Corporate tax is another option, but with the industrial sector struggling due to low commodity prices, persistent labour issues and consumers who are under pressure due to slow growth and higher interest rates, this would be counterproductive. As Sasfin Securities director and deputy chairman David Shapiro says, "We have to realise that capital flows freely and our companies are competing in a global environment. If we raise corporate tax any more, companies will either find ways around it, or leave."
Shapiro paints a bleak picture of declining revenues and laments the fact that a significant portion of the value of the firms that hold the top spots in the Top 40 index is generated outside SA. Tax is just another cost weighing on the bottom line, and if our companies want to grow and compete on international markets, they need to remain competitive.
The most likely, but most contentious, tax to increase is value-added tax (VAT). Nazmeera Moola, an economist at Investec Asset Management, explains that what makes VAT so contentious in SA is that there is a general feeling worldwide that VAT is regressive.
"In a country like SA, where there is such high income inequality, increasing a tax that hurts the poor more than the rich seems deeply inequitable," she says. "But recent studies show that this is not the case in SA, and VAT is probably one of the better options the Treasury has at its disposal."
As a result of these concerns and others, Gordhan established the Davis Tax Committee in 2013 to undertake a complete review of the South African tax system, including the effect of increased taxes on economic growth, as well as the distributional effect of several tax structures. What the committee found was surprising.
A study headed by committee member Prof Ingrid Woolard of the University of Cape Town’s School of Economics found that in the absence of zero-rated items, VAT would be regressive, but when the zero-ratings were taken into consideration, VAT was broadly neutral in SA. In other words, households across the income distribution spectrum pay about the same proportion of their income as VAT. While to some it still might not seem fair that the poor are expected to pay tax at all, the findings show that at least VAT does not add to inequality.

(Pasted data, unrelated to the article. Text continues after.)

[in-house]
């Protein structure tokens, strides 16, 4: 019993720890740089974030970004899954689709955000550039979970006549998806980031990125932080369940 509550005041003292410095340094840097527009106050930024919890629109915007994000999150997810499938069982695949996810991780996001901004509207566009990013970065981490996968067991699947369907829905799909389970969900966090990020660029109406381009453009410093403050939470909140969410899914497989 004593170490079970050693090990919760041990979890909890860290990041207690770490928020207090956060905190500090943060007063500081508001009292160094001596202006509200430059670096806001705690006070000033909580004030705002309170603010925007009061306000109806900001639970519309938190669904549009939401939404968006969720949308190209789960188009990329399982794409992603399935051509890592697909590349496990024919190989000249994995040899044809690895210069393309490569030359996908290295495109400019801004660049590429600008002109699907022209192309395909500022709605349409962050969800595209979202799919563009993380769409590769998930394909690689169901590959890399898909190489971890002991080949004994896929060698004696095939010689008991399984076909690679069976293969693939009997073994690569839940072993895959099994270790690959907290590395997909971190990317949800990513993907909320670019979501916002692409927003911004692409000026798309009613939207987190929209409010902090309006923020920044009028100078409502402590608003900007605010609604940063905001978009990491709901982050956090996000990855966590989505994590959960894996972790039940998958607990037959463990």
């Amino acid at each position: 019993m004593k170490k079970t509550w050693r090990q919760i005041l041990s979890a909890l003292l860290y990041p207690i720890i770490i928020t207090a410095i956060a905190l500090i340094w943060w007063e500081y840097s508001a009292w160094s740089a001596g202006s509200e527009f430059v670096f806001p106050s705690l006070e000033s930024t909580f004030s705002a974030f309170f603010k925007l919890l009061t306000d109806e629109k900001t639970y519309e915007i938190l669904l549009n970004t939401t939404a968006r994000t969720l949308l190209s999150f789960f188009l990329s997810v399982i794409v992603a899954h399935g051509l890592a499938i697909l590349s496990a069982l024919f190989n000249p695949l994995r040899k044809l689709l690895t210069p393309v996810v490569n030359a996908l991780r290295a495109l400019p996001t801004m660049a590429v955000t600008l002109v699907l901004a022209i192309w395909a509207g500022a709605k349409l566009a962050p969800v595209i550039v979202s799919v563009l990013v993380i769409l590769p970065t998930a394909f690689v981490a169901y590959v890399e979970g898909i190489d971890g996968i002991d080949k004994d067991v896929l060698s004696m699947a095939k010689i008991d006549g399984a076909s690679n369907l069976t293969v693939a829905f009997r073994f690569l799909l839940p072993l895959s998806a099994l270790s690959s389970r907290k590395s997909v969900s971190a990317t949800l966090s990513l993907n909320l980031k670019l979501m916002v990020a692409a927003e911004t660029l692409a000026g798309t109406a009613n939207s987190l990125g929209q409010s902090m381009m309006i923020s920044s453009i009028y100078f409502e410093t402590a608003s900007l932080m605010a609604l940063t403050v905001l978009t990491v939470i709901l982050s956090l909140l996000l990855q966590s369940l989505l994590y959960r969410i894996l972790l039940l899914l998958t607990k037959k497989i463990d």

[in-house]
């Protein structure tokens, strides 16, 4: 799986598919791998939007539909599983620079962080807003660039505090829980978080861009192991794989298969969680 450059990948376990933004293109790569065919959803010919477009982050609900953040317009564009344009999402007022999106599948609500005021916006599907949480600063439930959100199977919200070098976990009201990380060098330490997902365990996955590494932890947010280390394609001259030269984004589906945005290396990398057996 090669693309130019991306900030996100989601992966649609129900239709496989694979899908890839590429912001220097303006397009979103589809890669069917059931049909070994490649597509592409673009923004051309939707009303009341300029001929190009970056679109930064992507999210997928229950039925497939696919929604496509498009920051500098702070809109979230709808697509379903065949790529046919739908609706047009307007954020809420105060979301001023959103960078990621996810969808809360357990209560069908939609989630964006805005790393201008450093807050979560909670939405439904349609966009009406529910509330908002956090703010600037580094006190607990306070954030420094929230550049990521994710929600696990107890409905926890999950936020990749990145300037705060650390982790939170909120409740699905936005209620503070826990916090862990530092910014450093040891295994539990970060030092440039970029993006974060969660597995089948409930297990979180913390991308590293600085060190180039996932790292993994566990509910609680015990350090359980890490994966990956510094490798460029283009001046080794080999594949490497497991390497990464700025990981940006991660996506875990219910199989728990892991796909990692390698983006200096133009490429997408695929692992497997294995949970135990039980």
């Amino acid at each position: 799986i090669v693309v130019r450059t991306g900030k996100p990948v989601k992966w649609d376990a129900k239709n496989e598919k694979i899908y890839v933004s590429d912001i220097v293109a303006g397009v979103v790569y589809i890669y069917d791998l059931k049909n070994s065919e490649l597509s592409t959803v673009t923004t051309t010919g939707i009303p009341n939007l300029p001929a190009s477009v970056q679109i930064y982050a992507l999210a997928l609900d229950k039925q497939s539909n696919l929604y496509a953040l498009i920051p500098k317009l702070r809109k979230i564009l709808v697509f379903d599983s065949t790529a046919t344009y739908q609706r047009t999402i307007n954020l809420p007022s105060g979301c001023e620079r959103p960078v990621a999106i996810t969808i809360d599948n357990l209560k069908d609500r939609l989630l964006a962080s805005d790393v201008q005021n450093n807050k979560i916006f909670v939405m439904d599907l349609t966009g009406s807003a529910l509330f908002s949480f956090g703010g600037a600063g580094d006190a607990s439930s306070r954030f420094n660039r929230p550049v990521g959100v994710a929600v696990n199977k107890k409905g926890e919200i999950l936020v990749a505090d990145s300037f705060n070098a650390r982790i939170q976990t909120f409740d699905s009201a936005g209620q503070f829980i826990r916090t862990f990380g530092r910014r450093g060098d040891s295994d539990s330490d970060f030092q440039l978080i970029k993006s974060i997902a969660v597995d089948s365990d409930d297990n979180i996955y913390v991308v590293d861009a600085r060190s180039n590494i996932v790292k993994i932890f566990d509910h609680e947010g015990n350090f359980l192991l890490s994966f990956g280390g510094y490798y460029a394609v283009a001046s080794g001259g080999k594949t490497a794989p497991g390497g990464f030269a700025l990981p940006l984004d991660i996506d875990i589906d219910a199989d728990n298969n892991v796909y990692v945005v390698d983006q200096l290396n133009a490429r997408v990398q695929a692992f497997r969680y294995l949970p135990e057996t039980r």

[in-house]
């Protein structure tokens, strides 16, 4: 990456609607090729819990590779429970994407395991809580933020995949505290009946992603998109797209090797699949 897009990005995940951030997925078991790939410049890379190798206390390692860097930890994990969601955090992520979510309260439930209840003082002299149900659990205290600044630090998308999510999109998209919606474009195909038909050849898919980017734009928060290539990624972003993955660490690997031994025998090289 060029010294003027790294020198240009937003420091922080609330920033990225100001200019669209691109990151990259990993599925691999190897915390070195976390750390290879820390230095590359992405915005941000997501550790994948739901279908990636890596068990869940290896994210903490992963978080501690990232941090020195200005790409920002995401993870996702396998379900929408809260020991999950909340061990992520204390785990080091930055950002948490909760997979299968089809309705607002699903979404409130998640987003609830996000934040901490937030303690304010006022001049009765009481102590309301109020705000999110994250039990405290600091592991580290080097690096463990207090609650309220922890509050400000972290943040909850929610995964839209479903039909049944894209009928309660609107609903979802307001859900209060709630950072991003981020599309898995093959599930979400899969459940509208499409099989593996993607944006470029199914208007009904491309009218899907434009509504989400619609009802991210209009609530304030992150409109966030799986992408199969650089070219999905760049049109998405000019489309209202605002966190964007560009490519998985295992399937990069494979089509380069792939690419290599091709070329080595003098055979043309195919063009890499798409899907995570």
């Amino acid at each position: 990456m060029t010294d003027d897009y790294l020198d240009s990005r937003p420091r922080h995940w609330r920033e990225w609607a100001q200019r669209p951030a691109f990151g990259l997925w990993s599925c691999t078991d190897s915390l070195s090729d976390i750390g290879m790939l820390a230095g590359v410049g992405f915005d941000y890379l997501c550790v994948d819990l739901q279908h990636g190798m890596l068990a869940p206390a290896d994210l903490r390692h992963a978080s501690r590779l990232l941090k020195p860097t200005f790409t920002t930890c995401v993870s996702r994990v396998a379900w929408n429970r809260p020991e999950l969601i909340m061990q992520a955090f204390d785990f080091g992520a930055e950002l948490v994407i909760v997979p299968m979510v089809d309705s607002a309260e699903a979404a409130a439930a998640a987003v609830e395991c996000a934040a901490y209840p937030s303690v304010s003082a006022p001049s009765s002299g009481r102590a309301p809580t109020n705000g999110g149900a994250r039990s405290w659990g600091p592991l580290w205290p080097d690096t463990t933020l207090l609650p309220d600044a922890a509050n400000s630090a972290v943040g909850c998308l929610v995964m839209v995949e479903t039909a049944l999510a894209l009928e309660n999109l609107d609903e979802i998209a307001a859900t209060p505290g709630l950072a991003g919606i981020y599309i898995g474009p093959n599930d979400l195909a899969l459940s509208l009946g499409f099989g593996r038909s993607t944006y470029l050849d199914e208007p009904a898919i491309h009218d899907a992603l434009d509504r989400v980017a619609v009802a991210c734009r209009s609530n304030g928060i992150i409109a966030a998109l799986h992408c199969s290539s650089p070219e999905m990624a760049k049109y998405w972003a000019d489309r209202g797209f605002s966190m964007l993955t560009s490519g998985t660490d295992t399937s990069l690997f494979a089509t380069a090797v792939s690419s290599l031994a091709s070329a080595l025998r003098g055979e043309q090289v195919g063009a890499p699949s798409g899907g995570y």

Indeed, the study even showed that in some instances, increasing VAT could be progressive. Of equal importance is the fact that the study found that raising VAT was the least bad in terms of its effect on growth when compared to hiking personal or corporate taxes to raise the same amount of revenue. Unfortunately, raising VAT will ultimately be more of an emotional and political decision than a purely rational one. If the public’s response to e-tolls is anything to go by, there certainly isn’t much of an appetite for tax increases of any sort, especially ones that can be avoided.
This means we are most likely to see a combination of tax increases, including such options as a higher fuel levy. On their own, they wouldn’t make much of a dent in the deficit, but together with modest increases in personal and corporate taxes — and even in VAT — they could help reach the target, while sending a positive signal to the financial markets that the government is committed to making the hard choices. We can only hope Gordhan has sufficient political capital to make those tough choices without being overridden.
This article first appeared on bdlive.co.za.